PARLIAMENT’s justice and correctional services committee charged on Tuesday that the Department of Correctional Services lacked focus in spending almost two-thirds of its budget on the incarceration of prisoners and not enough on their rehabilitation and reintegration into society.
Correctional Services has over the years been a serial offender in the management of its finances.
National commissioner Zach Modise and his management team told the parliamentary committee that about 64% of its R21.5bn budget would be spent on incarceration.
Mr Modise said the department’s aim was three-pronged — first, to detain inmates in safe secure and humane conditions; second to correct offending behaviour with rehabilitation programmes; and third to build safe communities by reintegrating offenders.
Chief financial officer Nick Ligege joined Mr Modise in explaining that in this financial year, Correctional Services would spend R13bn on incarceration, R1.2bn on rehabilitation and R890m on social reintegration.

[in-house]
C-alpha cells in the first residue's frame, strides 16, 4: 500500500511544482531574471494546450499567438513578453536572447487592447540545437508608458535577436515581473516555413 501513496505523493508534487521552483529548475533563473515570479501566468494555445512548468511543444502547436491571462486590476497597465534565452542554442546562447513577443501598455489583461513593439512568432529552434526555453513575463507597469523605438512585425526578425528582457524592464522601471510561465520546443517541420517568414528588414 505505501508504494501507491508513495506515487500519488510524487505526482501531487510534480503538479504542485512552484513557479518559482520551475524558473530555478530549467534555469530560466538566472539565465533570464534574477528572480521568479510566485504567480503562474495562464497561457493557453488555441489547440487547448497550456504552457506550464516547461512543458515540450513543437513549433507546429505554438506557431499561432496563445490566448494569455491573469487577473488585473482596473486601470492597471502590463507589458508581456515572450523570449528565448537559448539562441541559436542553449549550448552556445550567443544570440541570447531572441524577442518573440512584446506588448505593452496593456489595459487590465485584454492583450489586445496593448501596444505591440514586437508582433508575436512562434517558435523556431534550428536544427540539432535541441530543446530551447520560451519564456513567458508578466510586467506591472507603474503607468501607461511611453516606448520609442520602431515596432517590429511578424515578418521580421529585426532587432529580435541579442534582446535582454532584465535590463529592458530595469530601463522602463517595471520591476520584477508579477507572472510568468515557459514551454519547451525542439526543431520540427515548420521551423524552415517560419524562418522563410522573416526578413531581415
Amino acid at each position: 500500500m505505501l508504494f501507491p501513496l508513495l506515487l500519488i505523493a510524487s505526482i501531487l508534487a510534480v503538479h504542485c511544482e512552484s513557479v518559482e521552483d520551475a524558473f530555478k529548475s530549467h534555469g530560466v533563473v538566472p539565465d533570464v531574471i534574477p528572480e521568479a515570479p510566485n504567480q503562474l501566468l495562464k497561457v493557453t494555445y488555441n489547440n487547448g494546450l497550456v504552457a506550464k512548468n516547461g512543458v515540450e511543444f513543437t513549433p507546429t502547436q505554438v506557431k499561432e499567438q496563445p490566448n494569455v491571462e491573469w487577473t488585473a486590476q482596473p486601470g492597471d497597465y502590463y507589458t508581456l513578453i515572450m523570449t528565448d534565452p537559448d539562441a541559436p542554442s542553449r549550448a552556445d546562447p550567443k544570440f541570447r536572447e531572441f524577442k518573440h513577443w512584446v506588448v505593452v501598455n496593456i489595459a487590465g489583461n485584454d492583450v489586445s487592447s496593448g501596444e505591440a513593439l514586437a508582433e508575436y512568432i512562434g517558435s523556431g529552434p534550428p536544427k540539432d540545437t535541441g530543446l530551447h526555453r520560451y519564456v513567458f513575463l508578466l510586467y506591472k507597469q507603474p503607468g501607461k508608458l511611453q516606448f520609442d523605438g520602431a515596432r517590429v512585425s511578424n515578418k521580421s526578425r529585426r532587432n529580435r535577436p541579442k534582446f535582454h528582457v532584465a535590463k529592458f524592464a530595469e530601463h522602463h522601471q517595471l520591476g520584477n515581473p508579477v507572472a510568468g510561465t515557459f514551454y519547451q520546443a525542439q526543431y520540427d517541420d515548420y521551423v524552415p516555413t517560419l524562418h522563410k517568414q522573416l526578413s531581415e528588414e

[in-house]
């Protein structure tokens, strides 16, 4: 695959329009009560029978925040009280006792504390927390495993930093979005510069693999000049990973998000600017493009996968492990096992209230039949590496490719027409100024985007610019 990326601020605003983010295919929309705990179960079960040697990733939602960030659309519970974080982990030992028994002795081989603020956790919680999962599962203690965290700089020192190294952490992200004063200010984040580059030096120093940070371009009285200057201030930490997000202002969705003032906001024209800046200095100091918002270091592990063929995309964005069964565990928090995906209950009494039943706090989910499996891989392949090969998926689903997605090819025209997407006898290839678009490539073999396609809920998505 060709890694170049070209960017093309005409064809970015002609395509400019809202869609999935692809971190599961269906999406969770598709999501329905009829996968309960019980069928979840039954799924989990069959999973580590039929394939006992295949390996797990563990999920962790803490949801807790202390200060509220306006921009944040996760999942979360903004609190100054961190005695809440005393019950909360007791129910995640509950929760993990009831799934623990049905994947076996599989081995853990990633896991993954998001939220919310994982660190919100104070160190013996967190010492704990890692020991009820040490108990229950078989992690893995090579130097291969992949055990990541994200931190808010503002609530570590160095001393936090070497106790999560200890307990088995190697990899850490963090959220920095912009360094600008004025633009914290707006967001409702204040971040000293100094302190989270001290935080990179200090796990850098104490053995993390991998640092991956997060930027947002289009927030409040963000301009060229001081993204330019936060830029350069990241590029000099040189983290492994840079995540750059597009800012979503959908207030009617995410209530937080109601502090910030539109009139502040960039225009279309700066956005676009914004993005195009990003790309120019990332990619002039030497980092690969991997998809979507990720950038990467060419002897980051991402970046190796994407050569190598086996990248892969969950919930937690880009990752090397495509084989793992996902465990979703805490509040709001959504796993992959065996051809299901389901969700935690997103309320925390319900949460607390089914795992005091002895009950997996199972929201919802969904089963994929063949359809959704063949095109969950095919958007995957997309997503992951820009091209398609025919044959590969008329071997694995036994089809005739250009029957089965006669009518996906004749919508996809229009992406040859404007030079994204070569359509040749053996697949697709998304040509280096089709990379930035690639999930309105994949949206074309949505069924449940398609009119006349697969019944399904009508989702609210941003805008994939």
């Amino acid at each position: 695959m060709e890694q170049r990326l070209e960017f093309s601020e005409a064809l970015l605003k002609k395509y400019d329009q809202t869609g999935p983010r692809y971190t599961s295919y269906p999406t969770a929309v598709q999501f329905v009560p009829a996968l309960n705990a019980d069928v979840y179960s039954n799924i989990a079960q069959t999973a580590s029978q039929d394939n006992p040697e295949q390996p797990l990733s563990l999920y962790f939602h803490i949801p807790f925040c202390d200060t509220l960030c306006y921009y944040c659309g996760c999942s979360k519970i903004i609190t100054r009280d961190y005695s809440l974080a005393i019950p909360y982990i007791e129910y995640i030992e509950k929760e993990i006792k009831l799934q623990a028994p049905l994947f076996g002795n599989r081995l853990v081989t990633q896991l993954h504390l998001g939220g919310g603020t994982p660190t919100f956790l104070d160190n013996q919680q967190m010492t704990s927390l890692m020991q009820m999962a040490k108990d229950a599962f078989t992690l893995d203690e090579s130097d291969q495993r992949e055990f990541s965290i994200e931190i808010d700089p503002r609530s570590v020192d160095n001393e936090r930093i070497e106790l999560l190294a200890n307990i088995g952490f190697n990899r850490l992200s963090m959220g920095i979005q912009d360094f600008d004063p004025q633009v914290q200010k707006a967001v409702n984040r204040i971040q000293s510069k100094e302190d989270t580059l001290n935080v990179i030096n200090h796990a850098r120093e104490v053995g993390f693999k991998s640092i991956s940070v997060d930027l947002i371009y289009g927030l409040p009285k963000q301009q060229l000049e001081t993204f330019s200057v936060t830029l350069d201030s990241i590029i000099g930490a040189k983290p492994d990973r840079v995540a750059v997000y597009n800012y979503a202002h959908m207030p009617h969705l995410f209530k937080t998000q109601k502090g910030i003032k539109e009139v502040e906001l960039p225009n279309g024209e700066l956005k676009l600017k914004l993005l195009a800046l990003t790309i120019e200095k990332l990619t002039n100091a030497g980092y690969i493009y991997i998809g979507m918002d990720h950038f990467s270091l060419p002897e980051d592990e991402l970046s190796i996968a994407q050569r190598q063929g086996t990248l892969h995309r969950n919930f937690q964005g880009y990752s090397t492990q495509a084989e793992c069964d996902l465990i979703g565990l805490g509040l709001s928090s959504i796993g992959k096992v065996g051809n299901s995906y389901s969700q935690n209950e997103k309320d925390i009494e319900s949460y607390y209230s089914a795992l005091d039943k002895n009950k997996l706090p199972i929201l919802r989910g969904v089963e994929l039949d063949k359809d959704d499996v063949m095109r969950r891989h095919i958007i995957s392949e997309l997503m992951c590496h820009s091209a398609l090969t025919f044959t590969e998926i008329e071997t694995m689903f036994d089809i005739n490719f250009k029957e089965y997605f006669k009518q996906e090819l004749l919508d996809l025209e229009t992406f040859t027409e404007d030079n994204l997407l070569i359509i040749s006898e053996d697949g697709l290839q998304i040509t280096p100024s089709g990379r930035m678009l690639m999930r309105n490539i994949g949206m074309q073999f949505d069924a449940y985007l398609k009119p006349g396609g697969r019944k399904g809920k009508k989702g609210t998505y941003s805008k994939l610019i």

But members of Parliament were not convinced that the spending priorities were correct.
Committee chairman Mathole Motshekga said the objective of Correctional Services should be to turn prisoners into better moral beings for reintegration into society.
Democratic Alliance MP James Selfe noted that the number of prisoners being released on parole and probation as well as correctional supervision was increasing steadily, while the average number of inmates remained static over the medium term at about 156,000 awaiting-trial and sentenced inmates.
He said the budget was increasing only by 2.5%, and asked “Are you putting your resources in the right places?”
Mr Ligege said there were reductions of R427.5m in the allocation for employees’ salaries and spending on goods and services in this financial year and this would increase to R1bn and R1.2bn in the next two years.